Why Do Boats Float? Some Interesting Science Facts For You

Christian Mba
Oct 12, 2023 By Christian Mba
Originally Published on Dec 08, 2021
Why do boats float and not sink instead?

'Row, Row, Row Your Boat' is a that was undoubtedly sung by every child in their school days.

It is a great way to teach science to kids, introducing them to the idea of boats floating in the water. In our childhood days, we may have often painted sceneries with beautiful valleys in the background, the sun setting, a river flowing out through the valleys, and a house near the river.

A small boat might float in the water close to the house. As kids, we would blindly accept the fact that boats float over the surface of water. A small boat, a yacht, a ship, or even a jet ski floats on water. But as we grow older, we begin questioning all these ships that float.

Being such heavy objects, surely ships are bound to sink. Of course, we know that they don't. So how and what can make a boat float?

The answer lies in the knowledge derived from Archimedes. Buoyancy, buoyant force, and density are the main players which make a boat float or sink in water. The weight of the water displaced by a boat is equal to the weight of the boat itself.

If the boat is denser than water, it will simply go down. Thus, a floating boat has a lot of science and engineering in it. Continue reading to explore more answers regarding boats.

Curious to know the unknown mystery behind boats that float? Explore the answers to some other interesting questions on our pages, such as why we need food and why your ears pop!

What is buoyancy?

Trust us when we say that science can be pretty interesting. There may be many a time when you have made paper boats that floats in rainwater puddles. But as you add pebbles to your little boat, it slowly sinks. Then why doesn't the boat sink without them? What makes it float over the surface of water?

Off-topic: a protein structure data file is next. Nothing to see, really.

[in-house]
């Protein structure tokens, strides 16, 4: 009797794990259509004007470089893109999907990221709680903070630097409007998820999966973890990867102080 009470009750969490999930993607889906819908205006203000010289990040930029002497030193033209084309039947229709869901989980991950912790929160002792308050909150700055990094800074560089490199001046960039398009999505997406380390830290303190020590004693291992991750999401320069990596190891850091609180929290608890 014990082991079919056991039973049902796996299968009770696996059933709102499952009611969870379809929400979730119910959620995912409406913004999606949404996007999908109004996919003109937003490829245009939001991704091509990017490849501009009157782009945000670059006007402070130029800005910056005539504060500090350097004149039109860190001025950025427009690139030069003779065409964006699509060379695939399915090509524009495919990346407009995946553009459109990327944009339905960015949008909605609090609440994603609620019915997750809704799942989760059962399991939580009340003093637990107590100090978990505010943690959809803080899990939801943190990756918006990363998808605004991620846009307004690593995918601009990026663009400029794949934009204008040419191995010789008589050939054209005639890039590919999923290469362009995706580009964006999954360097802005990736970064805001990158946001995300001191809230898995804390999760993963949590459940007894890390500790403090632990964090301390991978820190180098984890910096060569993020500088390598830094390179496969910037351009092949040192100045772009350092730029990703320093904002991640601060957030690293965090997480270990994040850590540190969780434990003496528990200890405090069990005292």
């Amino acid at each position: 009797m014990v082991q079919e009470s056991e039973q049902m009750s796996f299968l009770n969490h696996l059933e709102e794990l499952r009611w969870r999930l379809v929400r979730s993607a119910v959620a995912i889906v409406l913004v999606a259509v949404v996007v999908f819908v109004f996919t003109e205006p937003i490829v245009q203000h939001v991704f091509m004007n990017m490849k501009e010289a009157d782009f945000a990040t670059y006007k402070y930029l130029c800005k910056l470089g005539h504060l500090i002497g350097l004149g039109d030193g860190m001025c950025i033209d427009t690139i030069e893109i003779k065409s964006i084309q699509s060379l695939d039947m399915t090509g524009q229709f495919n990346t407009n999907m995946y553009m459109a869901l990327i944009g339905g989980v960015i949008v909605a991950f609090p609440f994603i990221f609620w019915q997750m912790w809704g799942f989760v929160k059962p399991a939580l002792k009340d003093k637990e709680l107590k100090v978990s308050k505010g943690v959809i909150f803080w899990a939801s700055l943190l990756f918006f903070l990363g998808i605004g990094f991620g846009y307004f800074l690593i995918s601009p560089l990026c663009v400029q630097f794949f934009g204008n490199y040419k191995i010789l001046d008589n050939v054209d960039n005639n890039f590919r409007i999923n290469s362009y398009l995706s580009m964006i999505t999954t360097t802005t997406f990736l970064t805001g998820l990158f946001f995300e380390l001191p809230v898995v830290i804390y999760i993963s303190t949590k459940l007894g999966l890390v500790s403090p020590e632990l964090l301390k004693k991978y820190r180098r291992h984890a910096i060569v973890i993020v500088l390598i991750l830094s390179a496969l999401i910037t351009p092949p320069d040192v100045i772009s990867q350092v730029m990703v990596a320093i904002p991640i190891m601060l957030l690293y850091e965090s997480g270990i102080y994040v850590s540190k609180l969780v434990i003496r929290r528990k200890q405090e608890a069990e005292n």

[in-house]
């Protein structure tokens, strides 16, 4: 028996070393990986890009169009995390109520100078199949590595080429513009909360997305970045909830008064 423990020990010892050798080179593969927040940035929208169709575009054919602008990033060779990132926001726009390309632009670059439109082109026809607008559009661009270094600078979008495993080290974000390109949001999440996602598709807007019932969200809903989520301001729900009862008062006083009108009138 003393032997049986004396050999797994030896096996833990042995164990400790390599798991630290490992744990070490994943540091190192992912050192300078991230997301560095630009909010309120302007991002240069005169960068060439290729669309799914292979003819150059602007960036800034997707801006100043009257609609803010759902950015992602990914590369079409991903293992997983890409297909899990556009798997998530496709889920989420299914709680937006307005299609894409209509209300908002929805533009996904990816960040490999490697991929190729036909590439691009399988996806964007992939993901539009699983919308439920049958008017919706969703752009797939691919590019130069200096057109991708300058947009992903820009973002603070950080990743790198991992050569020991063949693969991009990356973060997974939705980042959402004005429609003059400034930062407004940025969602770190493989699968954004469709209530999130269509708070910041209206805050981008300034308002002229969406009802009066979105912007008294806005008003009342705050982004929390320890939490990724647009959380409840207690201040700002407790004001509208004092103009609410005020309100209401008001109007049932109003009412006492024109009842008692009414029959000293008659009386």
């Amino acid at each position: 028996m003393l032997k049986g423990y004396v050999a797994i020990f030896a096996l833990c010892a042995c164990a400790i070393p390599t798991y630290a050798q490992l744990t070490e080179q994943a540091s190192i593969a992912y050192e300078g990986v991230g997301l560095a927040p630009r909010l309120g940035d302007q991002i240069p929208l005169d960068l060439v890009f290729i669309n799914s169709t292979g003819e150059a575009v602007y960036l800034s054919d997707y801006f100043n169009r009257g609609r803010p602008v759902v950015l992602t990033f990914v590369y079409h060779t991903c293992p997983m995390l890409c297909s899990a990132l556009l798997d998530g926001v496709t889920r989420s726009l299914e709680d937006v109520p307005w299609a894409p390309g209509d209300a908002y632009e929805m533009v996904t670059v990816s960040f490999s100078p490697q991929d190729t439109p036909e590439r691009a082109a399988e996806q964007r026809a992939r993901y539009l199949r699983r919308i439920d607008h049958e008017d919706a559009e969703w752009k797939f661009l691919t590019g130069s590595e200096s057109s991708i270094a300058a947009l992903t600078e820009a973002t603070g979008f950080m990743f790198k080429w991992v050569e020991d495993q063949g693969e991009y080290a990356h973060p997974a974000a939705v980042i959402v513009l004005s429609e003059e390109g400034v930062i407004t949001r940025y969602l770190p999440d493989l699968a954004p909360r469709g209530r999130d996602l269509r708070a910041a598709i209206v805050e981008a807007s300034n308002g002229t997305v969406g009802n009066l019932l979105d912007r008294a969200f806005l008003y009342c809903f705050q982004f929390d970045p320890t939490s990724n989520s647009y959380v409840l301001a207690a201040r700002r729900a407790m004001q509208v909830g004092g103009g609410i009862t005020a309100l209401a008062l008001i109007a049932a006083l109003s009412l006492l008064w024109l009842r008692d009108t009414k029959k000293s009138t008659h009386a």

The credit goes to the Greek physicist Archimedes, one of the pioneers in human history, who discovered the principle related to this mystery! Archimedes was born back in 287 BC and made remarkable contributions in the field of mathematics, astronomy, and science.

The principle described by Archimedes is known to us today as 'buoyancy'. It is also called the Archimedes' Principle.

So what does the Archimedes' Principle state? According to this principle, the force which is exerted on an object when placed in a fluid will equal the weight of the water or fluid which gets displaced by the object. The force which is exerted is known as 'buoyant force'.

The buoyant force is known to push upward against the object which is placed in the fluid. Gravity is known to exert a force in the downward direction on the object (which is the weight of the object), and this is determined by the mass of the object.

Thus, if the total force exerted down on any object due to gravity is less than the experienced buoyant force, then the object will simply float in the fluid.

A fun fact, Archimedes discovered the principle of displacement while he was taking a bath! As he descended into his bathtub filled with water, he realized that a certain amount of water got displaced and overflowed out of the tub.

On analyzing this, he discovered that the amount of water that experienced displacement was actually equal to his own body weight!

He then rushed naked through the streets of Greece screaming 'Eureka! ', which translates to 'I have found it! '.

Is it only buoyancy that affects objects in water?

The credit goes to Archimedes for having introduced buoyancy and buoyant force to us. But is it only this which decides whether a boat can float on water? Or is there another important factor contributing to this?

Thank Archimedes yet again for introducing the concept of density to us! It is the density that decides whether any object can sink or float in water. Density is mathematically described as the ratio of the mass of an object to the volume of an object. Confusing? We are here to make it easier for you!

Consider two small boxes with volumes of 0.06 cubic in (one cubic cm) each. If you fill one box entirely with feathers to the brim, and the other is filled with stones, it definitely will not be equal in terms of weight.